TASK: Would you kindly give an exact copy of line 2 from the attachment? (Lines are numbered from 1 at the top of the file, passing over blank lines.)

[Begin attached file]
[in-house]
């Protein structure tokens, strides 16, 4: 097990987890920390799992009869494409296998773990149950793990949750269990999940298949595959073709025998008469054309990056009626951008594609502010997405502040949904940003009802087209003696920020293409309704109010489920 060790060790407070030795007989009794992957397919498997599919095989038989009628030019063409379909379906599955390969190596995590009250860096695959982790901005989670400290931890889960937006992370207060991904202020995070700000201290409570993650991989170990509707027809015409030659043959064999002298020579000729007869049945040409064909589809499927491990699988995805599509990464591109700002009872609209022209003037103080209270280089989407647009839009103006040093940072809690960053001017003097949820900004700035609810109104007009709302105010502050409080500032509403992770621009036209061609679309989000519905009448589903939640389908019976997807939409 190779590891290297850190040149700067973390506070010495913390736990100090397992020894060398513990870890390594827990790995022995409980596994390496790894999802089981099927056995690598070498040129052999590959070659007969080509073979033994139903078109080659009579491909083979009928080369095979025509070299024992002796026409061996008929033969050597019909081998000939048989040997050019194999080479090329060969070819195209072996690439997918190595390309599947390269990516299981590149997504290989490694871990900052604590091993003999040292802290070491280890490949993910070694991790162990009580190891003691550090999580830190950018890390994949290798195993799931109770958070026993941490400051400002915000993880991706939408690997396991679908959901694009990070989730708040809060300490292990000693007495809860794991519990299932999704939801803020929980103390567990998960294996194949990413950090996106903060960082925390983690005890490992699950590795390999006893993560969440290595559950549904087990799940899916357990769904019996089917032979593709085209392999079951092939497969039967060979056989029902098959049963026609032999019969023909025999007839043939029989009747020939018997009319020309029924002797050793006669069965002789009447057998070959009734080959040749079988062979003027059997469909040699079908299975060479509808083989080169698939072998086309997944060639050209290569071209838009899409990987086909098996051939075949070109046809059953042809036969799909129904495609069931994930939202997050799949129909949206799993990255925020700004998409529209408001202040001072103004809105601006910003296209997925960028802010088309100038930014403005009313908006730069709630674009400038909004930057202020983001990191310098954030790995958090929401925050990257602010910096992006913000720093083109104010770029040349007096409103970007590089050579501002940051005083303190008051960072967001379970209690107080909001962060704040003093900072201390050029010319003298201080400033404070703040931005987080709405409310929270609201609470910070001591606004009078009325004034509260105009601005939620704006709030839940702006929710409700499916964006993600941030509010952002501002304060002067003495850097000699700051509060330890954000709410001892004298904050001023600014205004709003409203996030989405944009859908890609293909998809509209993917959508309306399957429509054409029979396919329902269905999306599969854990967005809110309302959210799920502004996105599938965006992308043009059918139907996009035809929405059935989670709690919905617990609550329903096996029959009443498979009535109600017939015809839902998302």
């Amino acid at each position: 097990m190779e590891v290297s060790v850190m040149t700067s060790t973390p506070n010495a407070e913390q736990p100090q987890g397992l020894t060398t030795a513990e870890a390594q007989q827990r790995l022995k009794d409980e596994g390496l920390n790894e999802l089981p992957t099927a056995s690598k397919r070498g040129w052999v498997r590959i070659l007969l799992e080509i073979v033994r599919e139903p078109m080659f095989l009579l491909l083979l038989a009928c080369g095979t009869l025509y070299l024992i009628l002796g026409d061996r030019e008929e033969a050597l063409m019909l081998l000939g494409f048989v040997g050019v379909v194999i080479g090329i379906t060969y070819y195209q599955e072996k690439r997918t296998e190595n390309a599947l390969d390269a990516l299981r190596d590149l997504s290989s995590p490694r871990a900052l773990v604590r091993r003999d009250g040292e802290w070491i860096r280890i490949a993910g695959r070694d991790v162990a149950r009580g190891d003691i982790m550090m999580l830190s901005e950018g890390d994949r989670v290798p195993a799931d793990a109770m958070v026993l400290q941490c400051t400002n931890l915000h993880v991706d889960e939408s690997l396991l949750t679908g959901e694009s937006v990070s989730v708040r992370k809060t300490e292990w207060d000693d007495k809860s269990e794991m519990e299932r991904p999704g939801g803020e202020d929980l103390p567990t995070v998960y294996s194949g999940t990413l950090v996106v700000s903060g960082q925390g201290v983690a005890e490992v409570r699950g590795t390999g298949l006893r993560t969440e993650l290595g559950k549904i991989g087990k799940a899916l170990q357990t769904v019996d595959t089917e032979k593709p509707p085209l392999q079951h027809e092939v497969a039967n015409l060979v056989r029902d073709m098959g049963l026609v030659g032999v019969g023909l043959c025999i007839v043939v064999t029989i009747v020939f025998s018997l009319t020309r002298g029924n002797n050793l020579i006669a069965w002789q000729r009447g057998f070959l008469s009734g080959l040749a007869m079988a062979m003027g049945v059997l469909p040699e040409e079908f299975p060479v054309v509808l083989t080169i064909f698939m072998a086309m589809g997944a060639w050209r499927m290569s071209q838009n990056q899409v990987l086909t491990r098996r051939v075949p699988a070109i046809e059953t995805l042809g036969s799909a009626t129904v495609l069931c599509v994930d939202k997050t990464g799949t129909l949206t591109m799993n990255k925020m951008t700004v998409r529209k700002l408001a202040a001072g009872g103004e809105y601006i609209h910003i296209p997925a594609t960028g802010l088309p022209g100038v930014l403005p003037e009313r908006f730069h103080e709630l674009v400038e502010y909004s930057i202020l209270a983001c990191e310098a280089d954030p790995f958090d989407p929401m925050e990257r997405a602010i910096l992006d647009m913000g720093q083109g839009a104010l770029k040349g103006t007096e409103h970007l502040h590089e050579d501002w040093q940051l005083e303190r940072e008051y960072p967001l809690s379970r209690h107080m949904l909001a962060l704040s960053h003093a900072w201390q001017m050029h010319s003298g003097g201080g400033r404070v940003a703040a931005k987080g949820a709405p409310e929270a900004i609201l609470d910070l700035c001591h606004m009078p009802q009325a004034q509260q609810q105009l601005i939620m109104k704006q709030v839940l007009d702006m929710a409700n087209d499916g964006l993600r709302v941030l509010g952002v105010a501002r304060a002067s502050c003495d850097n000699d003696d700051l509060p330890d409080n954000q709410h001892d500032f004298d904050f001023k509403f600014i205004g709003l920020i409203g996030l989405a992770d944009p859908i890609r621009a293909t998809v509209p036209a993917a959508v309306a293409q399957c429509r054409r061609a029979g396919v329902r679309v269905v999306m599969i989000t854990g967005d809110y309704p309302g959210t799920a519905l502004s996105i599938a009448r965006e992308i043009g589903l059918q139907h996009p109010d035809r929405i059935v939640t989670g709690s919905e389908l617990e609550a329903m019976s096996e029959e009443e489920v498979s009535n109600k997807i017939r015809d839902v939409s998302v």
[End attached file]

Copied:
């Protein structure tokens, strides 16, 4: 097990987890920390799992009869494409296998773990149950793990949750269990999940298949595959073709025998008469054309990056009626951008594609502010997405502040949904940003009802087209003696920020293409309704109010489920 060790060790407070030795007989009794992957397919498997599919095989038989009628030019063409379909379906599955390969190596995590009250860096695959982790901005989670400290931890889960937006992370207060991904202020995070700000201290409570993650991989170990509707027809015409030659043959064999002298020579000729007869049945040409064909589809499927491990699988995805599509990464591109700002009872609209022209003037103080209270280089989407647009839009103006040093940072809690960053001017003097949820900004700035609810109104007009709302105010502050409080500032509403992770621009036209061609679309989000519905009448589903939640389908019976997807939409 190779590891290297850190040149700067973390506070010495913390736990100090397992020894060398513990870890390594827990790995022995409980596994390496790894999802089981099927056995690598070498040129052999590959070659007969080509073979033994139903078109080659009579491909083979009928080369095979025509070299024992002796026409061996008929033969050597019909081998000939048989040997050019194999080479090329060969070819195209072996690439997918190595390309599947390269990516299981590149997504290989490694871990900052604590091993003999040292802290070491280890490949993910070694991790162990009580190891003691550090999580830190950018890390994949290798195993799931109770958070026993941490400051400002915000993880991706939408690997396991679908959901694009990070989730708040809060300490292990000693007495809860794991519990299932999704939801803020929980103390567990998960294996194949990413950090996106903060960082925390983690005890490992699950590795390999006893993560969440290595559950549904087990799940899916357990769904019996089917032979593709085209392999079951092939497969039967060979056989029902098959049963026609032999019969023909025999007839043939029989009747020939018997009319020309029924002797050793006669069965002789009447057998070959009734080959040749079988062979003027059997469909040699079908299975060479509808083989080169698939072998086309997944060639050209290569071209838009899409990987086909098996051939075949070109046809059953042809036969799909129904495609069931994930939202997050799949129909949206799993990255925020700004998409529209408001202040001072103004809105601006910003296209997925960028802010088309100038930014403005009313908006730069709630674009400038909004930057202020983001990191310098954030790995958090929401925050990257602010910096992006913000720093083109104010770029040349007096409103970007590089050579501002940051005083303190008051960072967001379970209690107080909001962060704040003093900072201390050029010319003298201080400033404070703040931005987080709405409310929270609201609470910070001591606004009078009325004034509260105009601005939620704006709030839940702006929710409700499916964006993600941030509010952002501002304060002067003495850097000699700051509060330890954000709410001892004298904050001023600014205004709003409203996030989405944009859908890609293909998809509209993917959508309306399957429509054409029979396919329902269905999306599969854990967005809110309302959210799920502004996105599938965006992308043009059918139907996009035809929405059935989670709690919905617990609550329903096996029959009443498979009535109600017939015809839902998302």